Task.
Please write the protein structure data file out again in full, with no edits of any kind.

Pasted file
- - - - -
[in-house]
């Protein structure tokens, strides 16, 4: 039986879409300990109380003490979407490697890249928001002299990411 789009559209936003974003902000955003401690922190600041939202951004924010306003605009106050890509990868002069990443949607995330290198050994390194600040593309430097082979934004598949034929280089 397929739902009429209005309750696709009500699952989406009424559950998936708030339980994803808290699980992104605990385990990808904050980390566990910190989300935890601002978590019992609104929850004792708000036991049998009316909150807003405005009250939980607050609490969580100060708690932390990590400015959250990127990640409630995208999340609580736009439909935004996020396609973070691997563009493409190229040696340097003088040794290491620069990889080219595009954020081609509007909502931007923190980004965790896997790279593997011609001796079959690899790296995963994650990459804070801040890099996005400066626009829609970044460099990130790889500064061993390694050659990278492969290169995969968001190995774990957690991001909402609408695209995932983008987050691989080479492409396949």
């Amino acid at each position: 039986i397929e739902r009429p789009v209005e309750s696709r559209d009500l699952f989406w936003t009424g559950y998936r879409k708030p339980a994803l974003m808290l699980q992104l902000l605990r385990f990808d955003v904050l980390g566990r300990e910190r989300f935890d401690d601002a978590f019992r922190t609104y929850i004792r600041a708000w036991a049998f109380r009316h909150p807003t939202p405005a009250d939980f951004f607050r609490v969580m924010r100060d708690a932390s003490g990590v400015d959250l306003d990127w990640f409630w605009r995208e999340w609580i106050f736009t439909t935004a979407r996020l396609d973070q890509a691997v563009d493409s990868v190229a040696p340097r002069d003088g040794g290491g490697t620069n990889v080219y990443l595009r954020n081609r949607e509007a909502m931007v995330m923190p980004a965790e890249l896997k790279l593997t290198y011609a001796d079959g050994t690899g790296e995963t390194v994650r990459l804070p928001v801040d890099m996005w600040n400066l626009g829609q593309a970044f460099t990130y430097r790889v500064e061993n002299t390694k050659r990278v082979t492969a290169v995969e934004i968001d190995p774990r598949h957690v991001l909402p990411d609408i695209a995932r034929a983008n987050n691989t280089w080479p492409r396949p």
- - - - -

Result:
[in-house]
């Protein structure tokens, strides 16, 4: 039986879409300990109380003490979407490697890249928001002299990411 789009559209936003974003902000955003401690922190600041939202951004924010306003605009106050890509990868002069990443949607995330290198050994390194600040593309430097082979934004598949034929280089 397929739902009429209005309750696709009500699952989406009424559950998936708030339980994803808290699980992104605990385990990808904050980390566990910190989300935890601002978590019992609104929850004792708000036991049998009316909150807003405005009250939980607050609490969580100060708690932390990590400015959250990127990640409630995208999340609580736009439909935004996020396609973070691997563009493409190229040696340097003088040794290491620069990889080219595009954020081609509007909502931007923190980004965790896997790279593997011609001796079959690899790296995963994650990459804070801040890099996005400066626009829609970044460099990130790889500064061993390694050659990278492969290169995969968001190995774990957690991001909402609408695209995932983008987050691989080479492409396949």
């Amino acid at each position: 039986i397929e739902r009429p789009v209005e309750s696709r559209d009500l699952f989406w936003t009424g559950y998936r879409k708030p339980a994803l974003m808290l699980q992104l902000l605990r385990f990808d955003v904050l980390g566990r300990e910190r989300f935890d401690d601002a978590f019992r922190t609104y929850i004792r600041a708000w036991a049998f109380r009316h909150p807003t939202p405005a009250d939980f951004f607050r609490v969580m924010r100060d708690a932390s003490g990590v400015d959250l306003d990127w990640f409630w605009r995208e999340w609580i106050f736009t439909t935004a979407r996020l396609d973070q890509a691997v563009d493409s990868v190229a040696p340097r002069d003088g040794g290491g490697t620069n990889v080219y990443l595009r954020n081609r949607e509007a909502m931007v995330m923190p980004a965790e890249l896997k790279l593997t290198y011609a001796d079959g050994t690899g790296e995963t390194v994650r990459l804070p928001v801040d890099m996005w600040n400066l626009g829609q593309a970044f460099t990130y430097r790889v500064e061993n002299t390694k050659r990278v082979t492969a290169v995969e934004i968001d190995p774990r598949h957690v991001l909402p990411d609408i695209a995932r034929a983008n987050n691989t280089w080479p492409r396949p």